You Can’t Hide your ‘Past’ Forever

Though I have seen a decent number of foreign films in my life, I had seen only one in an actual theater until recently — “The Raid: Redemption,” which ended up being one of the most exhilarating cinematic experiences I’ve had in my life. After nearly two years, I have added a second entry to that list, the Golden Globe-nominated French feature, “The Past.”

Memento Films

Memento Films

Ahmad (Ali Mosaffa), a middle-aged Iranian man, has returned to Paris for the first time in four years to finalize the divorce procedure with his soon-to-be French ex-wife, Marie-Anne (Bérénice Bejo). While also revisiting Marie’s daughters from a previous marriage, Ahmad is introduced to her new boyfriend, Samir (Tahar Rahim), an Arab man who has a son and a wife that is in a coma. However, his visit is quickly strained when a shocking revelation from Marie’s eldest daughter ignites a swarm of hidden secrets that cause tense drama between the three adults and their kids.

Loosely drawing from elements of his 2011 Oscar-winning feature, “A Separation,” Iranian filmmaker Asghar Farhadi develops another painfully honest portrayal of a family in moral decay. While “The Past” does not reach the high bar that he set with “A Separation,” it is still a finely crafted drama full of rich characterization and riveting performances.

As a stressed mother in the middle of all the increasing turmoil, Bérénice Bejo delivers a towering performance, one that awarded her the Best Actress award at the 2013 Cannes Film Festival. Playing a role like this can either be encapsulating or tedious for an audience member, but Bejo is so radiant on screen that her performance fortunately falls into the former category.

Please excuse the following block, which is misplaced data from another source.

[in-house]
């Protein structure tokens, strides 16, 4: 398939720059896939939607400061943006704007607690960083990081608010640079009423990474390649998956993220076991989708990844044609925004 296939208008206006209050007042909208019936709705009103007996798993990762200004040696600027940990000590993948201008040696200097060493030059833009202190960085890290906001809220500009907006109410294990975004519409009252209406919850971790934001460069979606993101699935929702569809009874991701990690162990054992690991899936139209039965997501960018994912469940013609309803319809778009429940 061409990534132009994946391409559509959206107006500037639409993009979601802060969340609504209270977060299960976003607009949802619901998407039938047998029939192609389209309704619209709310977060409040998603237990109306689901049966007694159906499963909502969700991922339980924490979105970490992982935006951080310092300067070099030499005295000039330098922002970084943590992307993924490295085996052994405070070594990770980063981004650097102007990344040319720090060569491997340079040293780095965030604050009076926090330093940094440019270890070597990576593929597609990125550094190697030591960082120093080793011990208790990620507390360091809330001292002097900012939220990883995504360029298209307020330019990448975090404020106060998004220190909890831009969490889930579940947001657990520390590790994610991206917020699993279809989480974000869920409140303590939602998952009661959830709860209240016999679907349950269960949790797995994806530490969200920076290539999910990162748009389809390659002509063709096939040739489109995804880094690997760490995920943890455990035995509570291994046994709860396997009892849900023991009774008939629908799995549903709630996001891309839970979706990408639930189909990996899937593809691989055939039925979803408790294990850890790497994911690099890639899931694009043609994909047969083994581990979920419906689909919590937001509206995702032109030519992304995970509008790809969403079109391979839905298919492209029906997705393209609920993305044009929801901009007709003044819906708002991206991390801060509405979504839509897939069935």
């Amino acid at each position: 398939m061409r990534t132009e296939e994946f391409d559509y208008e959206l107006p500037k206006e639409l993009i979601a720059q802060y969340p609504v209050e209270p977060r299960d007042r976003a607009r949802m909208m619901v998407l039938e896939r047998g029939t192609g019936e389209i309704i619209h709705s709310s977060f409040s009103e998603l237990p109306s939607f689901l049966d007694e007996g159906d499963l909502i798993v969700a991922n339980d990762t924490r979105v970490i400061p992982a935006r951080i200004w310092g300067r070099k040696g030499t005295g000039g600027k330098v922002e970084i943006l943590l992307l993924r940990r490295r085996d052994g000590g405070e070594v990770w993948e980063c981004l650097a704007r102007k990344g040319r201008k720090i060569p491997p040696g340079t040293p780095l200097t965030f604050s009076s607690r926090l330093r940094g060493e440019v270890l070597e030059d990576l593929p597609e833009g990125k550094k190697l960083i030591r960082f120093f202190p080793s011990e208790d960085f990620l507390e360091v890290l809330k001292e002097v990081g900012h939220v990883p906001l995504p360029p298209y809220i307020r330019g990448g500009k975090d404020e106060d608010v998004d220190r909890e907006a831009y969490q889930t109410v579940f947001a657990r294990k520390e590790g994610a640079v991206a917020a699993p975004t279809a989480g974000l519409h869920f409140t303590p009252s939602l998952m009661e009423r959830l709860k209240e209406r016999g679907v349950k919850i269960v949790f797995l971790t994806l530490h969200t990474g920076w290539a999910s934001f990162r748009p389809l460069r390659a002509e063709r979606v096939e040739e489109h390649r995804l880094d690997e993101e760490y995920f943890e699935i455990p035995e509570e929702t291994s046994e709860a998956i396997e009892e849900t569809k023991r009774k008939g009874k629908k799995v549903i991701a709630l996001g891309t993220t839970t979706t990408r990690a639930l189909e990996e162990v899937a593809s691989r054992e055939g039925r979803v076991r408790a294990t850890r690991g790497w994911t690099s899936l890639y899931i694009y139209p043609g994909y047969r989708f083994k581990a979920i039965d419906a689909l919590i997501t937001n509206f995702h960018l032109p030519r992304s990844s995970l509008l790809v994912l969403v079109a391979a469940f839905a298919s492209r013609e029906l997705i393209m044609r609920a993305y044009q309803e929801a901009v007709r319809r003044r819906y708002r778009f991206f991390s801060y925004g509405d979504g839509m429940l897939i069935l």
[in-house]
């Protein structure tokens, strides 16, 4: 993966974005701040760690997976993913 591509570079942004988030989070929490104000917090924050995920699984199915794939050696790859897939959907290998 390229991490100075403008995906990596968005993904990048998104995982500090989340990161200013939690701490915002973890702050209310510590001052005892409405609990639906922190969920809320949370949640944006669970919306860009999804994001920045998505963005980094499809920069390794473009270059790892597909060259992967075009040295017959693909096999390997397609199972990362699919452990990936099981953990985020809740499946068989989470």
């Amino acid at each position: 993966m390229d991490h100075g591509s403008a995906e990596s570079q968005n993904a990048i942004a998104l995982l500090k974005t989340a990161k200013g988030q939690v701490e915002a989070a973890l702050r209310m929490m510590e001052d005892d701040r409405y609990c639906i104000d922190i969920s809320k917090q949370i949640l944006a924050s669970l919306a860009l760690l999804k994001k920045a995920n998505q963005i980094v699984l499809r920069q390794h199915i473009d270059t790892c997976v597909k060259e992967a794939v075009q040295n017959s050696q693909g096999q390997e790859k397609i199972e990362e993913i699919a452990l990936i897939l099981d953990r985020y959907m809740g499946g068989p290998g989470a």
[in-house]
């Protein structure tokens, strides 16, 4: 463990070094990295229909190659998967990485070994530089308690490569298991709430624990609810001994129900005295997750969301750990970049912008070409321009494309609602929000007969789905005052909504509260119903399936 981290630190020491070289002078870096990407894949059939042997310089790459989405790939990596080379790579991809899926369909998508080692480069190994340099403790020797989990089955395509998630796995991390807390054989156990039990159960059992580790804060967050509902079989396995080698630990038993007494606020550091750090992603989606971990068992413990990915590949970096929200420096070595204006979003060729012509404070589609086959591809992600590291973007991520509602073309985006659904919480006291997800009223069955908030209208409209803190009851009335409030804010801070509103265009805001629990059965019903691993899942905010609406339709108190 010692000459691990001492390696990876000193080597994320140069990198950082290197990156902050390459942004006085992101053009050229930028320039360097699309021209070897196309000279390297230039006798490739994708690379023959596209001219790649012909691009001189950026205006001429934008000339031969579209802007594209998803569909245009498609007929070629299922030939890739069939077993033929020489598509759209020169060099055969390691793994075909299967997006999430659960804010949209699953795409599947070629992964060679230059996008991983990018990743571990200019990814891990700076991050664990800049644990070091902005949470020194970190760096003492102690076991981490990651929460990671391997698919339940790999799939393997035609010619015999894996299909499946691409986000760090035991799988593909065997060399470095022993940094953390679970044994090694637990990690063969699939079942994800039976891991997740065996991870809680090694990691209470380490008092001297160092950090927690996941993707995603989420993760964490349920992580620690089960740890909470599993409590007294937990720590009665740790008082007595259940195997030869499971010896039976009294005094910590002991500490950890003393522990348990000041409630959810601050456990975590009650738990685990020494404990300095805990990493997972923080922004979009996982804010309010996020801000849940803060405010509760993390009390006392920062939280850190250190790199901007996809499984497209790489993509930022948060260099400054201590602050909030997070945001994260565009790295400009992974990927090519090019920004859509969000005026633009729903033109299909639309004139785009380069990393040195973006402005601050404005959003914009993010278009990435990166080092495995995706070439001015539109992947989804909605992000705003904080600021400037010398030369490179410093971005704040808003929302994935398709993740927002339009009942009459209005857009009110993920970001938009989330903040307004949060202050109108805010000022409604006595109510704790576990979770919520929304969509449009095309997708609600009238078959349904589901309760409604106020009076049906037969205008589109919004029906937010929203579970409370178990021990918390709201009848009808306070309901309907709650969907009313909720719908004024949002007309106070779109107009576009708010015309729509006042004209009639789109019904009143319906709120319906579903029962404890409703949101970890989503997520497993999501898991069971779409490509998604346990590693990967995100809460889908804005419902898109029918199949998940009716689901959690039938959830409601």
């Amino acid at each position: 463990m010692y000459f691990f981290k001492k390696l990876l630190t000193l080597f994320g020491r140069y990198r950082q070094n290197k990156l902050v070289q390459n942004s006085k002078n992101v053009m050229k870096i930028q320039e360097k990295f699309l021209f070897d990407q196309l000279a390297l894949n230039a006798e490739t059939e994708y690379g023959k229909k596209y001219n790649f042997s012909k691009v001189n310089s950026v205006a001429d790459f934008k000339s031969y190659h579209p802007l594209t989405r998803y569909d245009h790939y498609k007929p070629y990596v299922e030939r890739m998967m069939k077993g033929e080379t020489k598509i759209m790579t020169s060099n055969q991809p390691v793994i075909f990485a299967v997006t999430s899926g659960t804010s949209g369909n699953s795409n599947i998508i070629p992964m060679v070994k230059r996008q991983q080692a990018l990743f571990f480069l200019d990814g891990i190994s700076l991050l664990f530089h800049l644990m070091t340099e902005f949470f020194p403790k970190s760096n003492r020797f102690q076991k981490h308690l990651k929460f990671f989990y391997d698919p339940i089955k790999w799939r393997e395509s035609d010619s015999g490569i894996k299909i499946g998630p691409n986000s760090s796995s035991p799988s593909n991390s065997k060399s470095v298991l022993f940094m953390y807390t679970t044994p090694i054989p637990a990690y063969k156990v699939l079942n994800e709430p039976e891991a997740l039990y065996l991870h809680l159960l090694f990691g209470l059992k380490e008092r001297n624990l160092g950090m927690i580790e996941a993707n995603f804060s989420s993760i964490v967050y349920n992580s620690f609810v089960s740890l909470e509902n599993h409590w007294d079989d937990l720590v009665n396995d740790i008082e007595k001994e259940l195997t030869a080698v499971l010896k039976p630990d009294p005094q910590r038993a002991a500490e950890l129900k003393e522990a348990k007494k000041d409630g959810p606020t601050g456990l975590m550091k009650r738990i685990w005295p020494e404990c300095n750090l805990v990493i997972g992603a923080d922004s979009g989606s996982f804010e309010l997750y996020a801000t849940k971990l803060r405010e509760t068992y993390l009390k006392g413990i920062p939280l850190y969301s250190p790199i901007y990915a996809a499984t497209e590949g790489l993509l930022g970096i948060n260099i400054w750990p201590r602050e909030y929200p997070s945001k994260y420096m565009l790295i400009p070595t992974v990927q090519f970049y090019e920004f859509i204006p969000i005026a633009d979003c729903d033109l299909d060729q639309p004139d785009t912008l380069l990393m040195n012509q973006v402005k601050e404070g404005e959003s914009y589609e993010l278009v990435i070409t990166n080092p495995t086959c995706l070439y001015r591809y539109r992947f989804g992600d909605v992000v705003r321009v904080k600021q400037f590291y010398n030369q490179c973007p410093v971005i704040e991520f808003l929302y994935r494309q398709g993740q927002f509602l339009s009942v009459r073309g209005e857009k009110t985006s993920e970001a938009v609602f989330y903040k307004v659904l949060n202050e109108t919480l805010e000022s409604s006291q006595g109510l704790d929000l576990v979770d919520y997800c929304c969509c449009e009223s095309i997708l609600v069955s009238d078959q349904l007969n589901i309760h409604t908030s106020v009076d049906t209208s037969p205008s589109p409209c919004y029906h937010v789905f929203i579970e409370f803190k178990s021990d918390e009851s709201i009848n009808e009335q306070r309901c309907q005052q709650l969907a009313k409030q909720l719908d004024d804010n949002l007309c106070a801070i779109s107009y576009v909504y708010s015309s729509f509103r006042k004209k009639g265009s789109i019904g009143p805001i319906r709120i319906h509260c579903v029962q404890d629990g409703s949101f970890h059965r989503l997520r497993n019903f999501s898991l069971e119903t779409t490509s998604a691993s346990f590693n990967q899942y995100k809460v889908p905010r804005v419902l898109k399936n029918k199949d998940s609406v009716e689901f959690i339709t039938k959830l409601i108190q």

As Ahmad, Ali Mosaffa delivers an almost equally great performance, albeit with a different approach to his role. Mosaffa plays his role with a palpable dose of subtlety, which expresses his character’s quiet form of self-assurance. His performance as a whole had such a profound effect on me that I often felt sympathy for him, caught up in an endless wave of overwhelming drama that never seemed to end.

Tahar Rahim is also quite sublime as Marie’s new boyfriend, Samir. He is laid back in his screen presence, which enhances the ambiguity of his character’s emotional state, in regard to his current spot in life.

As a writer, Farhadi maintains an excellent adherence to building up tension and plot twists with astutely gentle precision. He fools the audience with a set-up that seems too simple to a fault, but as the many hidden layers of the main characters are peeled away, the core of the story manages to become deeper than each twist.

Aided well by Farhadi’s sensitive direction, the main message that the film gets across is not just that you can’t hide your past forever, but also that it continues to stay with you in the present. Therefore, only until someone reveals their own personal secrets can they live in the present without feeling anxious.

Overall, apart from a few pacing issues in the final act, “The Past” is a compelling, amply layered drama that fortunately manages to stay remarkably humanistic throughout, without getting too soap opera-y. Asghar Farhadi has once again proved himself to be one of cinema’s best international filmmakers, and I can hardly wait until he releases his next feature.


RECOMMENED: Fans of foreign features should be pleased with Farhadi’s latest film.